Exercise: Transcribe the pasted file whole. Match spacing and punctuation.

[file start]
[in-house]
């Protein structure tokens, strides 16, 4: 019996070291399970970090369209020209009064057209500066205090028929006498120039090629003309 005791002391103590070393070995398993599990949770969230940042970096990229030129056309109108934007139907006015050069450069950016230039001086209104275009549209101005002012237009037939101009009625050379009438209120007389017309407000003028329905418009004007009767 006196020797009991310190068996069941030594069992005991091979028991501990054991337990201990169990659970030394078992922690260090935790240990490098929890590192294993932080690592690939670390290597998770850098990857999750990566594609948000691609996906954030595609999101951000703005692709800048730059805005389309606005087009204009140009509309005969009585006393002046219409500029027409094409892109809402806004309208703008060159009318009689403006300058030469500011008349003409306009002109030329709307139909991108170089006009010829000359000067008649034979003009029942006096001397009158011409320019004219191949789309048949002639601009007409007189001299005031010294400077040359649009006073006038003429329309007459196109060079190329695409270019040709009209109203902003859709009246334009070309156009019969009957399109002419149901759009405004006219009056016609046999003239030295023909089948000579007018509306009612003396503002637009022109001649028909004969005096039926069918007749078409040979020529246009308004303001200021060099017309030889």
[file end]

[in-house]
């Protein structure tokens, strides 16, 4: 019996070291399970970090369209020209009064057209500066205090028929006498120039090629003309 005791002391103590070393070995398993599990949770969230940042970096990229030129056309109108934007139907006015050069450069950016230039001086209104275009549209101005002012237009037939101009009625050379009438209120007389017309407000003028329905418009004007009767 006196020797009991310190068996069941030594069992005991091979028991501990054991337990201990169990659970030394078992922690260090935790240990490098929890590192294993932080690592690939670390290597998770850098990857999750990566594609948000691609996906954030595609999101951000703005692709800048730059805005389309606005087009204009140009509309005969009585006393002046219409500029027409094409892109809402806004309208703008060159009318009689403006300058030469500011008349003409306009002109030329709307139909991108170089006009010829000359000067008649034979003009029942006096001397009158011409320019004219191949789309048949002639601009007409007189001299005031010294400077040359649009006073006038003429329309007459196109060079190329695409270019040709009209109203902003859709009246334009070309156009019969009957399109002419149901759009405004006219009056016609046999003239030295023909089948000579007018509306009612003396503002637009022109001649028909004969005096039926069918007749078409040979020529246009308004303001200021060099017309030889």